Relatives of murdered solicitor Pat Finucane have repeated their call for a fully independent inquiry into the case after it was confirmed they are in talks with the Government.
Northern Ireland Secretary Owen Paterson said he had extended a consultation on the case by two months to facilitate the discussions, but the surprise announcement followed years of deadlock over one of the most controversial killings of the Troubles.
The Army, police and intelligence service have been implicated in the 1989 murder, which was carried out by loyalist paramilitaries who doubled as security force agents.
The Finucane family rejected efforts by the previous Labour government to conduct an investigation under the 2005 Inquiries Act and claimed it gave ministers undue influence over the outcome.
Mr Paterson had declared an interest in resolving the Finucane case, but while many observers believed the new Government would opt to draw a line under the issue, details have now emerged of efforts to broker an inquiry acceptable to both sides.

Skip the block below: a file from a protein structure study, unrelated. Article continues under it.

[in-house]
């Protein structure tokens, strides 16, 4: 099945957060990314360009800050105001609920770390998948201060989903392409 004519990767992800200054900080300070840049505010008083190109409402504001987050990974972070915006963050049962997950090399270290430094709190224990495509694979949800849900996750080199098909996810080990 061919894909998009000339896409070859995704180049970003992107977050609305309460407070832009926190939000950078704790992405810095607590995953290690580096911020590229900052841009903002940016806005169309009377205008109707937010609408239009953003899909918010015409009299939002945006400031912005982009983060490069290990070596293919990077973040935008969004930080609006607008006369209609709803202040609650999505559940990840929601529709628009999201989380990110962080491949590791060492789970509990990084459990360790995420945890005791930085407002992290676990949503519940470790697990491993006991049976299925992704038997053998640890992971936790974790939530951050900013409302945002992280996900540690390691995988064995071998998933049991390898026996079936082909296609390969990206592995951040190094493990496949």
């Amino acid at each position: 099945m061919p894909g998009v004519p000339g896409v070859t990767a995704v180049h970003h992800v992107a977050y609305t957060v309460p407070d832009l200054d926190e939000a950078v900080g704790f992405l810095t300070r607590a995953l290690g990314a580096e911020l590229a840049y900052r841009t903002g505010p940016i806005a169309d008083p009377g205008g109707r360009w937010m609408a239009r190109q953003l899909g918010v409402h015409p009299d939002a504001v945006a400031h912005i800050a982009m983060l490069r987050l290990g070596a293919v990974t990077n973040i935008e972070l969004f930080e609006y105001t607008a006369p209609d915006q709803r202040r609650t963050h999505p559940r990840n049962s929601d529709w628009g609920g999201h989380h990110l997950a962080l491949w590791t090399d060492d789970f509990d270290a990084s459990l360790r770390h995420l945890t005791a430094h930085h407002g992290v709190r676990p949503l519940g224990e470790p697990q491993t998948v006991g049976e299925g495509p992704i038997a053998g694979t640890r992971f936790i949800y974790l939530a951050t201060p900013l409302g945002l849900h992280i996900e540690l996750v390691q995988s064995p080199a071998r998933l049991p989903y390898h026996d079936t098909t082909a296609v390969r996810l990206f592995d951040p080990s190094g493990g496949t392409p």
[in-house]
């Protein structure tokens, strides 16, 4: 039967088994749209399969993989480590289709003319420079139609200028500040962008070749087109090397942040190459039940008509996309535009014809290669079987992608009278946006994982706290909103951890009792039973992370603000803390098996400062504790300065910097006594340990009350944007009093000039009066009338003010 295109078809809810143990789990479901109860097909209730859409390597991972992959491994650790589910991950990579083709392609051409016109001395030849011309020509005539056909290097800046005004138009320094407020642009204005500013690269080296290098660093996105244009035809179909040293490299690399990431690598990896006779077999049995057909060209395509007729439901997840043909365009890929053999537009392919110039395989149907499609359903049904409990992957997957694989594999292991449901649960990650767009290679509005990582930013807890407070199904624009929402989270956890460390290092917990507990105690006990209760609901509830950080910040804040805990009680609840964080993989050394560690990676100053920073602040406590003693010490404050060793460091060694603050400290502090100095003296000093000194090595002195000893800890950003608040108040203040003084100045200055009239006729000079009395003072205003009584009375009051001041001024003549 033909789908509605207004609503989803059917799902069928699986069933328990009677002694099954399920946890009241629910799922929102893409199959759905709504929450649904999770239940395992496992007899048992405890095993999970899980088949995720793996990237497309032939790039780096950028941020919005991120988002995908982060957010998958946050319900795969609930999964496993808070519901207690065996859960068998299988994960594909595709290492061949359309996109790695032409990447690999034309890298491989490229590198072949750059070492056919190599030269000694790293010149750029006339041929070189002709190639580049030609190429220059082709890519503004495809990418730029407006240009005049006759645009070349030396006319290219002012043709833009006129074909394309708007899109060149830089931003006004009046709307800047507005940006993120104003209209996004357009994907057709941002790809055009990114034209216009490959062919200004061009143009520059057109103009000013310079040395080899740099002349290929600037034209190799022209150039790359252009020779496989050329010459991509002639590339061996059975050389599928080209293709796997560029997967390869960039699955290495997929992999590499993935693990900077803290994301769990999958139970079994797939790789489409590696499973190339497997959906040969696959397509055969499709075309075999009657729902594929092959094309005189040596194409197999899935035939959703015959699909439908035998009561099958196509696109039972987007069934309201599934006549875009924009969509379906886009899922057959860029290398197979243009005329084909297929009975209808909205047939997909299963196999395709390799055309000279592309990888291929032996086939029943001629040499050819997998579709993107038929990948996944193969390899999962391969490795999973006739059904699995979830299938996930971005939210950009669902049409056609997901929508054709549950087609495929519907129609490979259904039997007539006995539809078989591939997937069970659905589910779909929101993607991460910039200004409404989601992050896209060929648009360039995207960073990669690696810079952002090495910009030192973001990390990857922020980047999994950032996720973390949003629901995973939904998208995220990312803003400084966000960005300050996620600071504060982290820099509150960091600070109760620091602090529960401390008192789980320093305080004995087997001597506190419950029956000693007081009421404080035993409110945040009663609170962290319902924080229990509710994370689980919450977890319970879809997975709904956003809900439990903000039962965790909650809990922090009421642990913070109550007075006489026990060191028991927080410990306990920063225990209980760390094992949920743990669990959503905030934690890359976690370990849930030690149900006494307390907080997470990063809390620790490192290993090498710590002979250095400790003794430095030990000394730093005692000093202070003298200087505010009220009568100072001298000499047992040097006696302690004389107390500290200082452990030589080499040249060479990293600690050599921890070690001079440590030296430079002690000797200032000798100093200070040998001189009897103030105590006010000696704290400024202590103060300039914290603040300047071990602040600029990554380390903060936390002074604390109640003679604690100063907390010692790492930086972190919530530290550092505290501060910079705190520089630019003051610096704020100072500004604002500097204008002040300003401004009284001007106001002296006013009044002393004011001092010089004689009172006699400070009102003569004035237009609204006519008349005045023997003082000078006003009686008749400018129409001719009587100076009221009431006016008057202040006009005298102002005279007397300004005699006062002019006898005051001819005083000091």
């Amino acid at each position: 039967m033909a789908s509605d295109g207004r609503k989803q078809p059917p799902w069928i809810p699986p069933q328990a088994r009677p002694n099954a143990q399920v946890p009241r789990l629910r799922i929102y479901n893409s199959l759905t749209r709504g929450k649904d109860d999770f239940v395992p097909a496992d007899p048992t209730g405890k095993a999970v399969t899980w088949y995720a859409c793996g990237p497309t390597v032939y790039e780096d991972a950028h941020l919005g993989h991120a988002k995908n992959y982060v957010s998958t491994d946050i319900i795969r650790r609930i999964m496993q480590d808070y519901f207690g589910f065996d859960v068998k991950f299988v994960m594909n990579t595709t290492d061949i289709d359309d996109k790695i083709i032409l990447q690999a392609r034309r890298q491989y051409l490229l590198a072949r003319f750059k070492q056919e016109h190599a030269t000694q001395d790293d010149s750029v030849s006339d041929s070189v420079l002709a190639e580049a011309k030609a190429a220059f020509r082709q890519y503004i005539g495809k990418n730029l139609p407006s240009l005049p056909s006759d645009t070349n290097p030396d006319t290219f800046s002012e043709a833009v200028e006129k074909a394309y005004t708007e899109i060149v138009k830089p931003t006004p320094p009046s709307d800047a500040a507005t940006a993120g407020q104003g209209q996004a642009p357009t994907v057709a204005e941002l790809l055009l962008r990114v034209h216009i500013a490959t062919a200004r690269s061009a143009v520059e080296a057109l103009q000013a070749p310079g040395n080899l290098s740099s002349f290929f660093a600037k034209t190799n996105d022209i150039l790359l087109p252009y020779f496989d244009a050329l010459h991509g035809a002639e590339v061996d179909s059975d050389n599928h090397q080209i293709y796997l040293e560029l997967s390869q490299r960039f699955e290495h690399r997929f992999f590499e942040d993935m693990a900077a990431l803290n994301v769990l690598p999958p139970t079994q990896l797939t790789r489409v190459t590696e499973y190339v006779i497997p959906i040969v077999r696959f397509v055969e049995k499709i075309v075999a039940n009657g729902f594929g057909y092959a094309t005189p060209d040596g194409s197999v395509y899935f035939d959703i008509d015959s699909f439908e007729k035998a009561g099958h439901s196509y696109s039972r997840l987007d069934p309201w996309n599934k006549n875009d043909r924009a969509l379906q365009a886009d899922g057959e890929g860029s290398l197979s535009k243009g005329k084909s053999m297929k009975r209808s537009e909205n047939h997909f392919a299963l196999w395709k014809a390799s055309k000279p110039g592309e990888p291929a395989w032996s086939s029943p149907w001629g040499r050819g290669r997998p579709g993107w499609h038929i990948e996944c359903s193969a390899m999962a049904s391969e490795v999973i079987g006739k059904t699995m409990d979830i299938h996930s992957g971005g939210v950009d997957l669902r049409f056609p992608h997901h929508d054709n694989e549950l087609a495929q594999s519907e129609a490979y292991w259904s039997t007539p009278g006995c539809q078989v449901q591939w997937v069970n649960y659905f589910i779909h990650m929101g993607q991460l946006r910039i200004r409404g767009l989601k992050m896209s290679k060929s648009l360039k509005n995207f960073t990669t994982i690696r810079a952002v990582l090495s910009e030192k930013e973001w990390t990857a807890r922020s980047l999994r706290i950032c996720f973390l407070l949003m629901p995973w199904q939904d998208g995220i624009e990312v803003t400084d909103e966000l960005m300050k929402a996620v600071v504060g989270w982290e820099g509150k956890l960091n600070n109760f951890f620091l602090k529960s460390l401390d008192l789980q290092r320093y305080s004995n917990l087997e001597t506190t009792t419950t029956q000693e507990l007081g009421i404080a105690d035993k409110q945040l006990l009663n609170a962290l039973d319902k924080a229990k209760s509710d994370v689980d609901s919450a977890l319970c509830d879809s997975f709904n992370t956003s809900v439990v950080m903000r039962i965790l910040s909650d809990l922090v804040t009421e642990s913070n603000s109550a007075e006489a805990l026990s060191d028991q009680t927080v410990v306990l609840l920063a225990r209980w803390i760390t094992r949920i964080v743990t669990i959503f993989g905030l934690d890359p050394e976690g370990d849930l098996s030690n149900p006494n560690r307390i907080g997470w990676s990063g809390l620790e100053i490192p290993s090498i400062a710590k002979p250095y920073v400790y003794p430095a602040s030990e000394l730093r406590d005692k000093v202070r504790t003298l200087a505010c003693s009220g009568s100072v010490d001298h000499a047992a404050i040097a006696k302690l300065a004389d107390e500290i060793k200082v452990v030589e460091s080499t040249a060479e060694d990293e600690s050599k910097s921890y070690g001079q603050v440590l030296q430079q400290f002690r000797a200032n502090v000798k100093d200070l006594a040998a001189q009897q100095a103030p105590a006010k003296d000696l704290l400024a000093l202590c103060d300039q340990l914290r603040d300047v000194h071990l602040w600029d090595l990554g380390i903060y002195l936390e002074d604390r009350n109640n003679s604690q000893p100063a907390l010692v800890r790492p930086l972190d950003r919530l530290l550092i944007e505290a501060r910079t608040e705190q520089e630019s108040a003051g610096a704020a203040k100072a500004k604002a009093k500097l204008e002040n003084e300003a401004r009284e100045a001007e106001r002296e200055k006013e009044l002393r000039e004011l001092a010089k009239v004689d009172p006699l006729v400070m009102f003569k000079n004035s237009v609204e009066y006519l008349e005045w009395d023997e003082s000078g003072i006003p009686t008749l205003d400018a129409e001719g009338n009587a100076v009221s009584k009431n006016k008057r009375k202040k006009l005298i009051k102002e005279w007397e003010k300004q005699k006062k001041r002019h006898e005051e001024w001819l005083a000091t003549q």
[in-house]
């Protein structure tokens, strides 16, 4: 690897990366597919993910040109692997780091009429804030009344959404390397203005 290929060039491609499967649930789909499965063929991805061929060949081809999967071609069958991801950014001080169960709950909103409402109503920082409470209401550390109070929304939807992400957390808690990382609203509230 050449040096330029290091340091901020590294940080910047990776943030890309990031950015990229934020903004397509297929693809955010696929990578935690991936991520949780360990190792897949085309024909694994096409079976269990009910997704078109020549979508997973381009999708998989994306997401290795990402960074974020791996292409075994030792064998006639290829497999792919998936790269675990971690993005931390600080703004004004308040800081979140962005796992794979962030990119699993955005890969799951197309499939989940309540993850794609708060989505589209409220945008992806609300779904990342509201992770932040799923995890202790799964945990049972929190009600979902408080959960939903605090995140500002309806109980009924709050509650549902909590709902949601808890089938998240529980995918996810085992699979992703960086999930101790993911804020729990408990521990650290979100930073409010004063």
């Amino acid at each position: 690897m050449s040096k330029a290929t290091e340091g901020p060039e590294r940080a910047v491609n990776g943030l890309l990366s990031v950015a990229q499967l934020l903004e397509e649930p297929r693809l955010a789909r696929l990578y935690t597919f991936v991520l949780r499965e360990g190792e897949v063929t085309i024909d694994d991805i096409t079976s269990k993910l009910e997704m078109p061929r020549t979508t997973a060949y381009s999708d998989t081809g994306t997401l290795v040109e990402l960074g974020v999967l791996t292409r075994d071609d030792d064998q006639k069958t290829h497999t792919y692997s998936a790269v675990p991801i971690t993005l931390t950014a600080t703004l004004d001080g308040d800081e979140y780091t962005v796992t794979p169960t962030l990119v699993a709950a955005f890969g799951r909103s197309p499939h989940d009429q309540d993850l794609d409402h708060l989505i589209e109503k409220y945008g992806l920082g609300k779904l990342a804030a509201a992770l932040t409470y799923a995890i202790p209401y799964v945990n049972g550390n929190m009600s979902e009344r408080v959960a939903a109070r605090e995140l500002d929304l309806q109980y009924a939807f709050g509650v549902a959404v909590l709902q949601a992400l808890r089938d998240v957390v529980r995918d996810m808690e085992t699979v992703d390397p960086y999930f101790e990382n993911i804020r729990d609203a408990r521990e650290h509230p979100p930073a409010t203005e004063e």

In separate statements the Secretary of State said there had been "useful" discussions, while solicitors for the Finucane family confirmed there had been "constructive" dialogue, but both signalled that an agreed way forward had not yet been reached.
Mr Paterson said: "In my written statement of November 11, I set out a period of two months during which I would receive representations as to whether it is in the public interest that I should establish a public inquiry into the death of Patrick Finucane.
"As part of this process, my officials have had a constructive meeting with representatives of the Finucane family and a further meeting will be arranged.
"In light of the fact that useful discussions are under way between the family and the Government, I have decided, with the agreement of the family, to extend the period during which I will receive representations by two months."
Mr Paterson said he will then consider if it is in the public interest to hold an inquiry into Mr Finucane's murder.